5 Areas Philadelphia 76ers Must Upgrade This Offseason
We could write a 20-page college essay discussing what the Philadelphia 76ers must improve on before the start of the 2014-15 NBA season. We'll keep it a little more concise for the sake of time and patience, though.
Philly ended the 2013-14 year with a 19-63 record. Not exactly as horrible as some were hoping, but still bad enough to finish as the second-worst team in the league in front of the Milwaukee Bucks.
The real question concerning next year has to do with what the team's true goal is. If it has a successful draft then would attempting to make a playoff push be a smart idea, or should it remain in rebuild mode? The correct answer will likely be forced upon the Sixers as it's unlikely they'll be good enough to make a run at the postseason, but there's always a sense of hope as a new season begins.
With that said, let's take a look at what five key areas Philadelphia needs to improve upon over the offseason.
There's no need to dance around the subject. The biggest priority in the 2014 NBA draft is getting a better wing player, and two guys are the clear picks if available.
Jabari Parker and Andrew Wiggins.
Either player would be an immediate upgrade over any of Philadelphia's current wings, as they each bring something new to the table.
Parker is possibly the most NBA-ready player in the draft and thrives on the offensive end of the floor. His shooting stroke is silky, and he easily has range to the three-point line. What was most impressive about his freshman year at Duke, though, was his athleticism and explosiveness. He was able to use his strength and quickness in the post on top of his vertical to become a legitimate alley-oop threat. The question surrounding Parker is can he play defense at the next level?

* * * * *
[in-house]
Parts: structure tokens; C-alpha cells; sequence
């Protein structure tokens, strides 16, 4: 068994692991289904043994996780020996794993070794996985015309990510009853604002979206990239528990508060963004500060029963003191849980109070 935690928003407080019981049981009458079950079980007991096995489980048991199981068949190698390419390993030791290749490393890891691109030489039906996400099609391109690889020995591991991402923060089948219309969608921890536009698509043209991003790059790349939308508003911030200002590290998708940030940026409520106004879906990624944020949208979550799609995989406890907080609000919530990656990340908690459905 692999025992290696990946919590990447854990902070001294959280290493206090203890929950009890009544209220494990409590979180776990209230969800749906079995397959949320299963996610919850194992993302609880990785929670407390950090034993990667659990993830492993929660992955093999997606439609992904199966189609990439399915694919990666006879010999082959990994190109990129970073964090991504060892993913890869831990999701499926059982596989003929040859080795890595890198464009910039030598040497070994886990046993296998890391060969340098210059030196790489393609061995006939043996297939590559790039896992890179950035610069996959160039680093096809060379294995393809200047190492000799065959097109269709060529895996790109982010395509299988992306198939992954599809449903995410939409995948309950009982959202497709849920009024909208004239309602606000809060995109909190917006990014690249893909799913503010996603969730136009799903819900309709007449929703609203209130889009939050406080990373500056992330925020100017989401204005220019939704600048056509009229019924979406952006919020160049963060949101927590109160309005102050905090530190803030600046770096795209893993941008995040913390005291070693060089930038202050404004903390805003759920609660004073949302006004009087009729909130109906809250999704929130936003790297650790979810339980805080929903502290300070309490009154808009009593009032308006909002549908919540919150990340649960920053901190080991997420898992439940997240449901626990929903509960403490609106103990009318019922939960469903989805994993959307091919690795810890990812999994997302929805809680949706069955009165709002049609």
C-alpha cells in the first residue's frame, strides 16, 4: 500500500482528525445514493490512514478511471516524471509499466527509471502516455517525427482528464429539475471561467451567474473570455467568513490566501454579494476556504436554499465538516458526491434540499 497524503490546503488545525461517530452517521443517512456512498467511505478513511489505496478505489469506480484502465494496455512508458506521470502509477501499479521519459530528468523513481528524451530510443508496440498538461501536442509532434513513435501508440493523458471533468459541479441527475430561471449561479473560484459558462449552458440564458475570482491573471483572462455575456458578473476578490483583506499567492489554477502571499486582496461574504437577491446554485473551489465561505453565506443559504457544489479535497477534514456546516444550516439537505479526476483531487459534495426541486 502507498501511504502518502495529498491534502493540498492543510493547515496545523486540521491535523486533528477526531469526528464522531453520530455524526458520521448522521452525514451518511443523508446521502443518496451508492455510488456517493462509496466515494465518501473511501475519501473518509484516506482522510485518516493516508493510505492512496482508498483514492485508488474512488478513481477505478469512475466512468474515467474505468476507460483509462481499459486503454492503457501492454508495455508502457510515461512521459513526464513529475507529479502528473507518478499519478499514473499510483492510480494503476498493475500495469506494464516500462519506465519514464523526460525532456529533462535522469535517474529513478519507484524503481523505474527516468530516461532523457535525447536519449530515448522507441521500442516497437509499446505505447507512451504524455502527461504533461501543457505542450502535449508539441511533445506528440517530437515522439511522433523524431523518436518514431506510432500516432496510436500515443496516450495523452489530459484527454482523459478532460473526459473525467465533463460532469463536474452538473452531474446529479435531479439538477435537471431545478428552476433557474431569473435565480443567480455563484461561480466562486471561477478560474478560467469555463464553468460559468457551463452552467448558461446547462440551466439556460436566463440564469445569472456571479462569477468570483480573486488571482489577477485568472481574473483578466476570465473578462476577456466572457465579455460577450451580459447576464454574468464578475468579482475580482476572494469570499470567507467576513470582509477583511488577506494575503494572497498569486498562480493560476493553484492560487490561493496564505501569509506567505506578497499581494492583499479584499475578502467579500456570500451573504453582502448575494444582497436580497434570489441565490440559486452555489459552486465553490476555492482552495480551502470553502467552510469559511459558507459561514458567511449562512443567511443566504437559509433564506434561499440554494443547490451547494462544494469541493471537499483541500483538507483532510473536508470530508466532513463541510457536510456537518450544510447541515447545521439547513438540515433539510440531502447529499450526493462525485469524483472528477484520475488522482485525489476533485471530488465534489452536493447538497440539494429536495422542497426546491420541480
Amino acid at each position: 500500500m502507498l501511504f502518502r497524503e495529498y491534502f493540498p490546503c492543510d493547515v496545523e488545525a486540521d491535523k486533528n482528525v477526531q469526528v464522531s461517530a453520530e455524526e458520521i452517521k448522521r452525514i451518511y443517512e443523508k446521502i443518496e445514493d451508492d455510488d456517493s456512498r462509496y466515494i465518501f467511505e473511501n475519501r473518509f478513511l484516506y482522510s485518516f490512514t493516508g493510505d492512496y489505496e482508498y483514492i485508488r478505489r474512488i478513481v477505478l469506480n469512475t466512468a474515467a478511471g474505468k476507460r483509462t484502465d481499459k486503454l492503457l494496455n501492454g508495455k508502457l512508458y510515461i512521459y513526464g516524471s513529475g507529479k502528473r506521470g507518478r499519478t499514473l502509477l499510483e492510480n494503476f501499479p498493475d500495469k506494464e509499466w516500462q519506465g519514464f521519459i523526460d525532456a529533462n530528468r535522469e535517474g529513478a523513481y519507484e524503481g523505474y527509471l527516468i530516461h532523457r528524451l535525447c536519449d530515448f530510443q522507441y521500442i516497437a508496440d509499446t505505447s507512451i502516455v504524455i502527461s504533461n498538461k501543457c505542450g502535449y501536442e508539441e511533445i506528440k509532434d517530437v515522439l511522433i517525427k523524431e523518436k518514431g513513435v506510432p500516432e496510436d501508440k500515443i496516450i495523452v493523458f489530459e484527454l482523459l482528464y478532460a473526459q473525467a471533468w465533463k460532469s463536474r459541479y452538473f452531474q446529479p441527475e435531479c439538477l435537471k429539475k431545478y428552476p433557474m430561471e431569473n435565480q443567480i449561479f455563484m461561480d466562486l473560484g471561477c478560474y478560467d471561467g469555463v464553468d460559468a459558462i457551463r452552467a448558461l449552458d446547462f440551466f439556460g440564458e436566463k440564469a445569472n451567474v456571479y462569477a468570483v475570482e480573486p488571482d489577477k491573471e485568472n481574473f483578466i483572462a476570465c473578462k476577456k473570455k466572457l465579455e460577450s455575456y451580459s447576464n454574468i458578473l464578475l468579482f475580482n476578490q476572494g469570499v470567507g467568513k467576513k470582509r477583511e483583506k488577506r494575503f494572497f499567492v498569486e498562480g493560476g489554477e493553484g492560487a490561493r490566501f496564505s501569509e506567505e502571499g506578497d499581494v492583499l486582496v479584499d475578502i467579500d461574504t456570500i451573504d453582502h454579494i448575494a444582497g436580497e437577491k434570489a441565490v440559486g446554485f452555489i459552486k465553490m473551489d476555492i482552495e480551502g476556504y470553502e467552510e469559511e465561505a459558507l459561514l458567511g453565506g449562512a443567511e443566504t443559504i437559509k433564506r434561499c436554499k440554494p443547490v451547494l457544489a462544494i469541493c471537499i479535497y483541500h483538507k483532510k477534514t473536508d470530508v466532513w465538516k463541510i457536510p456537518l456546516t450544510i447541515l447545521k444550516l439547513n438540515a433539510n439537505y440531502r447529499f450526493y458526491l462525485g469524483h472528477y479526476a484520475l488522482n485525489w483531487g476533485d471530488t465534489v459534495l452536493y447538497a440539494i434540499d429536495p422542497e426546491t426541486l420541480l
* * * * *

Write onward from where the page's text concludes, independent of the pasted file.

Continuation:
Wiggins is almost the polar opposite of Parker.
Wiggins thrives on athleticism and could be the best defender in the draft. He can guard point guards through small forwards and doesn't seem to have a weakness while defending apart from his strength. The problem is his offense is incredibly raw. He can make his head touch the top of the arena, but it's not much of a tool if he's not able to always get to the rim. His biggest area of concern is if he has the killer instinct and skill set to take over and be "the guy" on a team.
Ending up with either player would be considered a success, but we won't know if they'll even get a chance until the draft lottery on May 20. Acquiring one of the top two picks in the draft will ensure the Sixers end up with one of these two players.
That is unless they threw a curveball and draft someone like Joel Embiid...
Cut Down on Turnovers
Philadelphia was sensational when it came to pace. Its up-and-down play led to 103.4 possessions per game and more importantly suited its roster. It didn't come without its problems, though.
The biggest of those problems was ball security and how often the Sixers turned the ball over. Philly finished with a league-worst 16.9 turnovers per game. Possessions come into play when you add in the fact they threw the ball away on 16.3 percent of their possessions.
That number is way too high for any team who wants to be successful.
Michael Carter-Williams' 3.5 turnovers per game immediately jump off the page as the biggest culprit. Only five other NBA players gave the ball up more than Carter-Williams. It's much more acceptable because he was a rookie, but he'll need to be more conscious of what he does when he has the ball in the future. The point guard has the most responsibility, so it'll be interesting to see how he responds to one of his biggest weaknesses.
The bottom line is that turning the ball over was only one of Philadelphia's numerous problems. It's also one they have quite a bit of control over, so taking care of this issue is not only important, but possible.
The Sixers ended the season with only one player over the age of 25.
That man was Jason Richardson, and he didn't suit up for any games during the 2013-14 season.